Soprano Hanna Husáhr hails from Borlänge and studied at the Guildhall School of Music and Drama in London, at the Academy of Music and Drama in Gothenburg as well as at the Stockholm Opera Studio. In 2009, she made her operatic debut as Leïla in Les pêcheurs de perles. She has also played Adina in L’elisir d’amore, Romilda in Xerxes and Zerlina in Don Giovanni. In addition, Hanna has a broad concert repertoire that spans the entire period from early baroque to newly written music, and she has worked with conductors such as Leif Segerstam, Pinchas Steinberg, Mikko Franck and Herbert Blomstedt. Hanna received the Jussi Björling prize in 2011, the Christina Nilsson scholarship in 2013, the Mozart Prize in the Stenhammar competition in 2016 and the Birgit Nilsson scholarship in 2017.

The American dramatic soprano Lise Lindstrom was born and raised in California. She was introduced to the world of music by her mother who is also a singer, as well as music teacher. After studying at San Francisco State University and the San Francisco Conservatory of Music, Lise made a spectacular and highly acclaimed debut at the Metropolitan Opera, where she stood in as princess Turandot with less than two hours’ notice. Her other leading roles include Elektra, Salome and Brünnhilde at operas such as the San Diego Opera, Deutsche Oper Berlin, Wiener Staatsoper, the Royal Opera House, Teatro alla Scala, Hamburg Staatsoper and Arena di Verona.

Performing Mendelssohn’s Elias with the London Philharmonic Orchestra and receiving the Kathleen Ferrier Award in 2002 were two early high points in the career of Scottish mezzo-soprano Karen Cargill. Since then, she has performed with a number of philharmonic orchestras, including in Boston, Philadelphia, Seoul, Rotterdam, Berlin and London. She has worked with prominent conductors such as Myung-Whun Chung, Bernard Haitink, Robin Ticciati and Valery Gergiev. On the operatic stage, Cargill has appeared as Waltraute in Ragnarök at Deutsche Oper, Suzuki in Madama Butterfly at the English National Opera and as Isabella in L’italiana in Algeri at the Scottish Opera.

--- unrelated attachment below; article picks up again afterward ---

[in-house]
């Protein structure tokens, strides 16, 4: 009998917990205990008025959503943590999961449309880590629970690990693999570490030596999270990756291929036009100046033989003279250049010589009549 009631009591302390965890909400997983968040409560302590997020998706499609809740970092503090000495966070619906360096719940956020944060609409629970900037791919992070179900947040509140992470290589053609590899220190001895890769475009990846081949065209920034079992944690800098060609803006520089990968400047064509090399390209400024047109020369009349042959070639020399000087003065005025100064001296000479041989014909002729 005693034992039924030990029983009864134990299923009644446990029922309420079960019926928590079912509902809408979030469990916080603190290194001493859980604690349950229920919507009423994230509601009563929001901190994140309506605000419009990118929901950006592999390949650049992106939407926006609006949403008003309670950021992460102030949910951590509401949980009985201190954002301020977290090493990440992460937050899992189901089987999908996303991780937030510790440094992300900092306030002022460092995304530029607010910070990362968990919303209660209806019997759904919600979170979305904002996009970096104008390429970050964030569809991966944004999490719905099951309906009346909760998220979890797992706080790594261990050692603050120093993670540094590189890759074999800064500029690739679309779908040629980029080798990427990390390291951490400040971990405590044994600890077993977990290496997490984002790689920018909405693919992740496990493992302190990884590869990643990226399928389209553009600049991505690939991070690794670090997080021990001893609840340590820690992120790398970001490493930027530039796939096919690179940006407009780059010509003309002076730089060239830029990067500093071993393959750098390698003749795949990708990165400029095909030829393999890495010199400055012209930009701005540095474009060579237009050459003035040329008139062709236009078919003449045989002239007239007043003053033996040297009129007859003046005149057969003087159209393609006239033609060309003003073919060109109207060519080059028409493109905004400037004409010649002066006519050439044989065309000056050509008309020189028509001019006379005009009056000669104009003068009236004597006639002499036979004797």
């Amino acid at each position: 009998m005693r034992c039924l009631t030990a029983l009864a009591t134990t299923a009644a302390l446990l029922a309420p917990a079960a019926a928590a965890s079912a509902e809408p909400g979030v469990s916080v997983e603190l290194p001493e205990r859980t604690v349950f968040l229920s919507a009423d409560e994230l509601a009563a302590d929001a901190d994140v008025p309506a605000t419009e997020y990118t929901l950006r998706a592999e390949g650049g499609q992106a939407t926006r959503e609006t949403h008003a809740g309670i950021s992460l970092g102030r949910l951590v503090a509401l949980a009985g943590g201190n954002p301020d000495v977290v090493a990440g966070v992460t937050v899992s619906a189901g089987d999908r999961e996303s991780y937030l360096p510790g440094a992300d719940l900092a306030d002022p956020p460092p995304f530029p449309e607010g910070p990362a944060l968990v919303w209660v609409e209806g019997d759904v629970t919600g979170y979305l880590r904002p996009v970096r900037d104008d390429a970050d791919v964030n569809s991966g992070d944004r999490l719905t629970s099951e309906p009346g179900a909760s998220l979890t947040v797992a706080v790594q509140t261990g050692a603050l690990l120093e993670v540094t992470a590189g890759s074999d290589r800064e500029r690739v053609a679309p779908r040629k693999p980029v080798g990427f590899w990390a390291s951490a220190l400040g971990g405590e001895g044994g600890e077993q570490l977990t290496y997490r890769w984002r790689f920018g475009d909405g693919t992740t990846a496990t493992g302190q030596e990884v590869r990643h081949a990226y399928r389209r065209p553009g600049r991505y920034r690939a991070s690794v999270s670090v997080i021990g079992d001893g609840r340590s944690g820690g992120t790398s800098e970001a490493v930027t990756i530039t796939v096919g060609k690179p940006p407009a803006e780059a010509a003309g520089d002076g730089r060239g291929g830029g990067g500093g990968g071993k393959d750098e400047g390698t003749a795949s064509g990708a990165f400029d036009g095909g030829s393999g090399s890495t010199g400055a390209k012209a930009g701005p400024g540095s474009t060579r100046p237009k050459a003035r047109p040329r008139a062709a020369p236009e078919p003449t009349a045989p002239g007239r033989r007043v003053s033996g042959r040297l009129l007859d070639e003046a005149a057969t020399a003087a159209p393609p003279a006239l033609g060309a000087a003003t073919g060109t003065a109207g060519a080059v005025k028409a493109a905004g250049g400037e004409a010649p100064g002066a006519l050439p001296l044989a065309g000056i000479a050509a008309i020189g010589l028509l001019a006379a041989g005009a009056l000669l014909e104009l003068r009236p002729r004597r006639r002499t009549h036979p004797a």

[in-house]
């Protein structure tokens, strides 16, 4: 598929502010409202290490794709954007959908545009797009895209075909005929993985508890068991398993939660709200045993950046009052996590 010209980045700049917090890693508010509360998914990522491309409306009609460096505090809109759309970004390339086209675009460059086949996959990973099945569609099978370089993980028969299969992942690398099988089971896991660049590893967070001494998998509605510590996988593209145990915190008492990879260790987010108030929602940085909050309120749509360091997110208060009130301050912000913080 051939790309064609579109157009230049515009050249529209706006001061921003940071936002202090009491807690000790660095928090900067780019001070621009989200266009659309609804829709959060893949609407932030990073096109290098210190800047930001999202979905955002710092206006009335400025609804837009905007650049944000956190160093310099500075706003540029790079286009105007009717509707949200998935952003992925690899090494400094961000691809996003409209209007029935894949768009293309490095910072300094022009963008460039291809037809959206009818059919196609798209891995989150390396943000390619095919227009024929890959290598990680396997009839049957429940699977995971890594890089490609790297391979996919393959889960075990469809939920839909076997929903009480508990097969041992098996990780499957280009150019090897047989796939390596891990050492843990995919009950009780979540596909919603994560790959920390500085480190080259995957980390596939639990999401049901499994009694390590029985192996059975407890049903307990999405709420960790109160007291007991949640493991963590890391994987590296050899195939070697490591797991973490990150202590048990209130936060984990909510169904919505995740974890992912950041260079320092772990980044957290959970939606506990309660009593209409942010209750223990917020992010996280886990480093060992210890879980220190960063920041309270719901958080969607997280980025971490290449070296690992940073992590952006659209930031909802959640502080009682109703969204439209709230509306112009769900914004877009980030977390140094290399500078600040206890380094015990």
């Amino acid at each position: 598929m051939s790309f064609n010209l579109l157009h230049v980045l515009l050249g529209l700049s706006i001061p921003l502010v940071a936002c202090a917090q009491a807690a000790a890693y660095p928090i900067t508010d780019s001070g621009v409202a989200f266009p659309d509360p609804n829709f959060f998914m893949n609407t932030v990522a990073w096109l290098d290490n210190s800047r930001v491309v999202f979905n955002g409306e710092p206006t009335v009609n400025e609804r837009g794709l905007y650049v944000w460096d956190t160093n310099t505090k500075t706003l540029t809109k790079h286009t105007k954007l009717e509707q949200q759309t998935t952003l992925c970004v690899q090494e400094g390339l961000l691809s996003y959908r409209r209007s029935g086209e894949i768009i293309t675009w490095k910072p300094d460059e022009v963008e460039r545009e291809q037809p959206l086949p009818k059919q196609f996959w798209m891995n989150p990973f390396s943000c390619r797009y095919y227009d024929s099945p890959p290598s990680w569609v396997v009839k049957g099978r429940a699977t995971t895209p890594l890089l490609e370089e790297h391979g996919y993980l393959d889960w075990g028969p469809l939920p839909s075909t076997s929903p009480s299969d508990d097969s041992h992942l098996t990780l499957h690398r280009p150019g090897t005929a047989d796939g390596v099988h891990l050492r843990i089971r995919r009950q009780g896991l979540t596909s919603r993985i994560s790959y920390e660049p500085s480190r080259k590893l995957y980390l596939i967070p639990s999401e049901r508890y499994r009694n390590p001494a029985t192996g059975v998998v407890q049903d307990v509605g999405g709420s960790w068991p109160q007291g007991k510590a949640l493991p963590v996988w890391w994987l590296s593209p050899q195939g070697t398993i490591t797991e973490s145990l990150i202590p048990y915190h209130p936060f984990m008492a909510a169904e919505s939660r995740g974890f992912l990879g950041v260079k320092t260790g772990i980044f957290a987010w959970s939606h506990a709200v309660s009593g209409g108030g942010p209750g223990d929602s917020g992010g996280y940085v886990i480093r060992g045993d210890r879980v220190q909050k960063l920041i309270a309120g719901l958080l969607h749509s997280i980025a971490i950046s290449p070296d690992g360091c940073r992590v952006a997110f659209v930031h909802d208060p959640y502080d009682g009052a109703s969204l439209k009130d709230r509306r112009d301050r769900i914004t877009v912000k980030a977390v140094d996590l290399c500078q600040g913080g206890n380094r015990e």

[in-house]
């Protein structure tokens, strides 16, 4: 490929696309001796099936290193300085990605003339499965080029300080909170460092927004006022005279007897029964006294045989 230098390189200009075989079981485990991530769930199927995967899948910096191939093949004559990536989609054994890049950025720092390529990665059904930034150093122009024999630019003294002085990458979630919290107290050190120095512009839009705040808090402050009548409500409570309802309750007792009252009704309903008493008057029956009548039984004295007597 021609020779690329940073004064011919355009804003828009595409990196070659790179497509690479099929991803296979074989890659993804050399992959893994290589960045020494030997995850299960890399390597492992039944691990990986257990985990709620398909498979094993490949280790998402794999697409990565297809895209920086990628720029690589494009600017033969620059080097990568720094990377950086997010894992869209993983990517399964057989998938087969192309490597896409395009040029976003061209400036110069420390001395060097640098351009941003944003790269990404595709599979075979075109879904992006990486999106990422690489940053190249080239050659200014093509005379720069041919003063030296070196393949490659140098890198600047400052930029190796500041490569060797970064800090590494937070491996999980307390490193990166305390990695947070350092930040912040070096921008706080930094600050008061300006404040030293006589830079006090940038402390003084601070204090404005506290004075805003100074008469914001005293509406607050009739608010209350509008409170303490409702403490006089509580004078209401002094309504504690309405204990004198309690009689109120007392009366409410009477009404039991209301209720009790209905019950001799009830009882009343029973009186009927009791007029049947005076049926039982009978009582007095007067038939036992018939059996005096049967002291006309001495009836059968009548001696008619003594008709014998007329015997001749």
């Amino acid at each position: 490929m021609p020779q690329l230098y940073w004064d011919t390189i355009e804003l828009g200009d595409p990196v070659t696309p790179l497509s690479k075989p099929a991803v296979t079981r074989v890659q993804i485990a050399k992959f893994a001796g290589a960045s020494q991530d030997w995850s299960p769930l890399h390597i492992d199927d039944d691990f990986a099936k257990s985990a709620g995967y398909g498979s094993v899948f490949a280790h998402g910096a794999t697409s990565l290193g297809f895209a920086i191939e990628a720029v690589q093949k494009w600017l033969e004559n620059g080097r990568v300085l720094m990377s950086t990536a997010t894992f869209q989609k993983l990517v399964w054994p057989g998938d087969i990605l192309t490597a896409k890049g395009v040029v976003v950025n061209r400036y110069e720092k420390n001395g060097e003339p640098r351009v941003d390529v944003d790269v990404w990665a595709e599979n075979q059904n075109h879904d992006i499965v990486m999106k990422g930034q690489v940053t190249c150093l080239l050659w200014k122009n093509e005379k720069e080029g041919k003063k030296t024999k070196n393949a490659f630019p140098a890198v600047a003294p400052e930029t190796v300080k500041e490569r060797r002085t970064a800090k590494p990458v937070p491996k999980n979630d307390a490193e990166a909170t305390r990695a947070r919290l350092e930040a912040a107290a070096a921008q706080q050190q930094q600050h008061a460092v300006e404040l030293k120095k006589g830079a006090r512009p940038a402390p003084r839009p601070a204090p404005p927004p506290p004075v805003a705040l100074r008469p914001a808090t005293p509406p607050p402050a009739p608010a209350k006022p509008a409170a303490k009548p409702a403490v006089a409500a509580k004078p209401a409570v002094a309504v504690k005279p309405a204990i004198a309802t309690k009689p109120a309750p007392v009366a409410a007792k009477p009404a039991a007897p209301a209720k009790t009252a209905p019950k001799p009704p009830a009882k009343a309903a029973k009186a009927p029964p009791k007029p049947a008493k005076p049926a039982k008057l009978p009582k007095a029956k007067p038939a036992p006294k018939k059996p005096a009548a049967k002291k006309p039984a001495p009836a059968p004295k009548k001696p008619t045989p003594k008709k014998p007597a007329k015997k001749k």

Canadian contralto Marie-Nicole Lemieux had her breakthrough in Belgium in 2000, when she was awarded first prize in the prestigious Queen Elisabeth Competition. That was the start of an extensive international career during which she performed at venues such as La Scala, the Paris Opera, Gran Teatre del Liceu in Barcelona, as well as at festivals in Salzburg and Glyndebourne, amongst others. Lemieux cultivated her career in baroque music and has gradually taken on the 18th century French and Italian opera repertoire as well. She also performs with great symphony orchestras and conductors and gives chamber concerts with a particular preference for the French, Russian and German repertoire.

The tenor Simon O’Neill from New Zeeland performs on several of the world’s opera stages. He has sung at Teatro alla Scala, the Metropolitan Opera House, the Royal Opera House, Bayerische Staatsoper and the Salzburg as well as the Bayreuth Festival. He is primarily known for the demanding roles of Parsifal and Lohengrin. Simon O’Neill is currently considered one of the world’s finest heroic tenors with his majestic and dense voice. On Queen Elizabeth’s birthday in 2017, he was appointed Officer of the New Zealand Order of Merit for his contribution to music. Besides Wagner roles, Simon O’Neill’s repertoire includes Othello, Florestan in Fidelio, Cavaradossi in Tosca, and Mao in Nixon in China.

Bass-baritone Shenyang was born in Tianjin, China, and studied at the Shanghai Conservatory of Music. In 2010, he performed the world première of Ye Xiaogang’s Song of Farewell, which was written for him, with the China National Symphony Orchestra. In 2012-13, Shenyang played the title role in Mozart’s The Marriage of Figaro at the National Centre for the Performing Arts in Beijing.  In North America, he has performed Beethoven’s Ninth Symphony with the Toronto Symphony Orchestra and at the Metropolitan Opera House, he played Masetto in Mozart’s Don Giovanni, Garibaldo in Handel’s Rodelinda and Colline in Puccini’s La bohème. In 2010, Shenyang won the Montblanc New Voices at the Stars of the White Nights Festival.

Concert length: 1 h 40 min, no intermission